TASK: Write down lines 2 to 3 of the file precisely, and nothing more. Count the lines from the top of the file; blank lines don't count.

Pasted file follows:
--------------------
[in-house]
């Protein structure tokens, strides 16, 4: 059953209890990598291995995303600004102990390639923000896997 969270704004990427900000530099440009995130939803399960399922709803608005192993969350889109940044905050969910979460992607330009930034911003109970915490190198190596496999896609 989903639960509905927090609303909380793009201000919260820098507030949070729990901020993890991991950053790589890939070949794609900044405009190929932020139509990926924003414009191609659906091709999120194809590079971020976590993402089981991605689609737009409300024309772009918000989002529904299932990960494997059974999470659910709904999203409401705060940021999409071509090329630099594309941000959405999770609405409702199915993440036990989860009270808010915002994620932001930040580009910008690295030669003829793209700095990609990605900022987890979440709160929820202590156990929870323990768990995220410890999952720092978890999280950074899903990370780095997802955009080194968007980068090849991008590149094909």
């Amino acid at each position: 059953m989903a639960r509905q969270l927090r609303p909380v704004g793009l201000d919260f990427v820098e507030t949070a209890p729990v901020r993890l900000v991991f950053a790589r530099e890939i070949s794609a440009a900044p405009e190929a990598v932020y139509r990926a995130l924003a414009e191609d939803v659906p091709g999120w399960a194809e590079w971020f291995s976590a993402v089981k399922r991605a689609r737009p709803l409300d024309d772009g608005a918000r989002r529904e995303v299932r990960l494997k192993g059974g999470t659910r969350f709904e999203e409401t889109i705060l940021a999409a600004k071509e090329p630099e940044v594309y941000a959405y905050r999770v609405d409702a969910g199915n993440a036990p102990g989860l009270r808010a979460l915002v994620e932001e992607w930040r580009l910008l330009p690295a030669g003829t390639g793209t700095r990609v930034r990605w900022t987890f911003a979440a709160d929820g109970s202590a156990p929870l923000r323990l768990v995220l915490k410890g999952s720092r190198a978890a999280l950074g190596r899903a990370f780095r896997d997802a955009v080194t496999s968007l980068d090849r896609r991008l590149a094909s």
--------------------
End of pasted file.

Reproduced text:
């Protein structure tokens, strides 16, 4: 059953209890990598291995995303600004102990390639923000896997 969270704004990427900000530099440009995130939803399960399922709803608005192993969350889109940044905050969910979460992607330009930034911003109970915490190198190596496999896609 989903639960509905927090609303909380793009201000919260820098507030949070729990901020993890991991950053790589890939070949794609900044405009190929932020139509990926924003414009191609659906091709999120194809590079971020976590993402089981991605689609737009409300024309772009918000989002529904299932990960494997059974999470659910709904999203409401705060940021999409071509090329630099594309941000959405999770609405409702199915993440036990989860009270808010915002994620932001930040580009910008690295030669003829793209700095990609990605900022987890979440709160929820202590156990929870323990768990995220410890999952720092978890999280950074899903990370780095997802955009080194968007980068090849991008590149094909």
């Amino acid at each position: 059953m989903a639960r509905q969270l927090r609303p909380v704004g793009l201000d919260f990427v820098e507030t949070a209890p729990v901020r993890l900000v991991f950053a790589r530099e890939i070949s794609a440009a900044p405009e190929a990598v932020y139509r990926a995130l924003a414009e191609d939803v659906p091709g999120w399960a194809e590079w971020f291995s976590a993402v089981k399922r991605a689609r737009p709803l409300d024309d772009g608005a918000r989002r529904e995303v299932r990960l494997k192993g059974g999470t659910r969350f709904e999203e409401t889109i705060l940021a999409a600004k071509e090329p630099e940044v594309y941000a959405y905050r999770v609405d409702a969910g199915n993440a036990p102990g989860l009270r808010a979460l915002v994620e932001e992607w930040r580009l910008l330009p690295a030669g003829t390639g793209t700095r990609v930034r990605w900022t987890f911003a979440a709160d929820g109970s202590a156990p929870l923000r323990l768990v995220l915490k410890g999952s720092r190198a978890a999280l950074g190596r899903a990370f780095r896997d997802a955009v080194t496999s968007l980068d090849r896609r991008l590149a094909s």